Medical and nutrition experts have long advocated the health benefits of a diet rich in fruits and vegetables. Potatoes are root vegetables and complex carbohydrates high in water-absorbing fiber. Therefore eating potatoes makes you feel more satisfied and less hungry and can actually help you to lose weight. Continue reading “Want to Lose Weight? Eat Potatoes”
The Fair Trade initiative is a market-based approach that empowers small growers and craftspeople by organizing them into co-operatives. Fair Trade’s strategic intent is to work with marginalized producers and workers to achieve economic self-sufficiency and environmental standards.
According to Fairtrade Labelling Organizations (FLO), as of 2007 almost 8 million producers and their families have benefited from Fair Trade projects.¹ The global market for Fair Trade goods experienced significant growth in 2008 and in the face of a global recession, realized sales of about $4.08 billion worldwide, a 22% annual increase.² An impressive feat that can be attributed to the outstanding partnerships that have evolved between Fair Trade companies such as Alter Eco and the producer communities nurtured by international Fair Trade organizations. Continue reading “Purple Jasmine Rice Pudding: Fair Trade and Gluten-Free. Sweet!”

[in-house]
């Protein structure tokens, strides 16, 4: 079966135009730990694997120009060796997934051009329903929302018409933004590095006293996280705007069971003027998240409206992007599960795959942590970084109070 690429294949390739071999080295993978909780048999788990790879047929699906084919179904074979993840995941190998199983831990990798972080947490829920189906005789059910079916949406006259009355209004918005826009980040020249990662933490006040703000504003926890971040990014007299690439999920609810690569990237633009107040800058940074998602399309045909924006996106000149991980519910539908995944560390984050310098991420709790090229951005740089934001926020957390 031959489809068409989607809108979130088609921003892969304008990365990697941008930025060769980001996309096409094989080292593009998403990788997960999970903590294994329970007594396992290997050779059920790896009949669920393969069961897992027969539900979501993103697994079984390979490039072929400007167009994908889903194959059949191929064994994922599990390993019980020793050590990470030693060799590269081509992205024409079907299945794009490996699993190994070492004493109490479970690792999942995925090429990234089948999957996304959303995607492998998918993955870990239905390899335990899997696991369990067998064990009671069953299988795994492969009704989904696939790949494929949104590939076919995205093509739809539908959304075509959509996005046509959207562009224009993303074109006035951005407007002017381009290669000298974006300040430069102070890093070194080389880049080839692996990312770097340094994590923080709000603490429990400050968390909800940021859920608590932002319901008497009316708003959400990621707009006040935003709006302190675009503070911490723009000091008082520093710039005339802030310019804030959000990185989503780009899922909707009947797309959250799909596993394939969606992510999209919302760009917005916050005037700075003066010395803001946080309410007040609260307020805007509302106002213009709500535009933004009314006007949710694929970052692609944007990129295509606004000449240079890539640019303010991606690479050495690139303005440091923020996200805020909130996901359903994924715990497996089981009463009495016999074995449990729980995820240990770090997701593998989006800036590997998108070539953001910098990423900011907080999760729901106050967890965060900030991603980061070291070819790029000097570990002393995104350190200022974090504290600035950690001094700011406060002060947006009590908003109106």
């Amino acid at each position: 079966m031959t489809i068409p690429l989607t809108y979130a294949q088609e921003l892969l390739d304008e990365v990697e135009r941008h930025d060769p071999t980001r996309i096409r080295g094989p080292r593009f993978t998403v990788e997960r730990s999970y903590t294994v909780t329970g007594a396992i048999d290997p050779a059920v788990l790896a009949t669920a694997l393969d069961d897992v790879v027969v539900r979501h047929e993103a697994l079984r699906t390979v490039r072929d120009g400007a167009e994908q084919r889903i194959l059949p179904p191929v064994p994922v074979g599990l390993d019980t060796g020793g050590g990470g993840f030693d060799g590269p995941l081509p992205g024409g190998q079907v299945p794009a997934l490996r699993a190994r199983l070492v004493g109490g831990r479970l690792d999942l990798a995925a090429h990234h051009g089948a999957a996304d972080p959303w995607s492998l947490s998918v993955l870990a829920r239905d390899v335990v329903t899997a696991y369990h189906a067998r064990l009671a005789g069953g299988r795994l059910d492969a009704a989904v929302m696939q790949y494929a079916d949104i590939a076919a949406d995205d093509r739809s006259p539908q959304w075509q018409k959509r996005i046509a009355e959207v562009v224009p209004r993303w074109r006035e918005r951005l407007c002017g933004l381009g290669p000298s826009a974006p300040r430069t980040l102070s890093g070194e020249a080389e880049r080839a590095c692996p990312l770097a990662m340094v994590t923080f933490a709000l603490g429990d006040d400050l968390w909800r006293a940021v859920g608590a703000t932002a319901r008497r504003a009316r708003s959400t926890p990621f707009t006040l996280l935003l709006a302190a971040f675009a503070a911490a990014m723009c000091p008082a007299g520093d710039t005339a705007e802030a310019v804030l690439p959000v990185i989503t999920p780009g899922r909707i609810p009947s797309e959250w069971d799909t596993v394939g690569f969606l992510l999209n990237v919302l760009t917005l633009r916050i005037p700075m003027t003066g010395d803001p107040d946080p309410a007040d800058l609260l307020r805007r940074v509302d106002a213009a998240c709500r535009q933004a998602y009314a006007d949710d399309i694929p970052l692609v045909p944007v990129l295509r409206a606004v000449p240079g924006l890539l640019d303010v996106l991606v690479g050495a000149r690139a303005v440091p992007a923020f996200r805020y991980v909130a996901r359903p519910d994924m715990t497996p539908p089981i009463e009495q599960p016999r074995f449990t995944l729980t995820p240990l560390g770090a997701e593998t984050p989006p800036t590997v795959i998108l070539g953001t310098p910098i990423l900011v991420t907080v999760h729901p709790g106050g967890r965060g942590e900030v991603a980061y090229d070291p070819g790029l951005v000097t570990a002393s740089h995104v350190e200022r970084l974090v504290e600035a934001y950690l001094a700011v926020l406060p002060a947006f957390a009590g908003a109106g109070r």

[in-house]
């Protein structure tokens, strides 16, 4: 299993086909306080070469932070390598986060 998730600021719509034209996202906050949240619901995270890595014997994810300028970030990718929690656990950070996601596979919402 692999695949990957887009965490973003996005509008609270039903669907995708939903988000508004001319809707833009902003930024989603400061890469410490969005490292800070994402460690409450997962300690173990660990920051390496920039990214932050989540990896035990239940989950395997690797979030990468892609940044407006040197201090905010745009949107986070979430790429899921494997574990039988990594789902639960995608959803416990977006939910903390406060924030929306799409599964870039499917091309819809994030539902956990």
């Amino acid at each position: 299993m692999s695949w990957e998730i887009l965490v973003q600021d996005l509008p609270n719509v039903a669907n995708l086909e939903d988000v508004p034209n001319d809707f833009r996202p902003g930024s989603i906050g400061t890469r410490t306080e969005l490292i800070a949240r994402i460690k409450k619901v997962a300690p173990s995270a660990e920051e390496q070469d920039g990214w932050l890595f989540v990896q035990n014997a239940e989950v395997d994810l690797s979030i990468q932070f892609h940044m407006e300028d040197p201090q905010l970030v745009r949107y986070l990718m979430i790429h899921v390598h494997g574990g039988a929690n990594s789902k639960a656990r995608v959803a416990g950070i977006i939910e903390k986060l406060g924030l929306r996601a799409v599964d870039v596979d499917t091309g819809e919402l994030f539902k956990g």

Grilling fruit imparts a smoky intensity to the sweet juiciness of ripe summer fruit. Grilled Fruit Sundaes feature ripe chunks of pineapple, strawberries, bananas and apples over dairy-free strawberry ice cream and topped with Tosteds soynuts.
The fruit kebabs are rolled in Wholesome Sweeteners Fair Trade raw cane sugar from Malawi, a Demerara type sugar prized for its large sparkling crystals and rich aroma. You can grill fruit kebabs on a barbeque or pop them under the broiler.
Fruit makes a great dessert and contains lots of fiber and disease fighting antioxidants however; traditional dessert making can add unhealthy cholesterol, excessive fat and calories that overshadow the healthful benefits. Continue reading “Grilled Fruit Sundaes”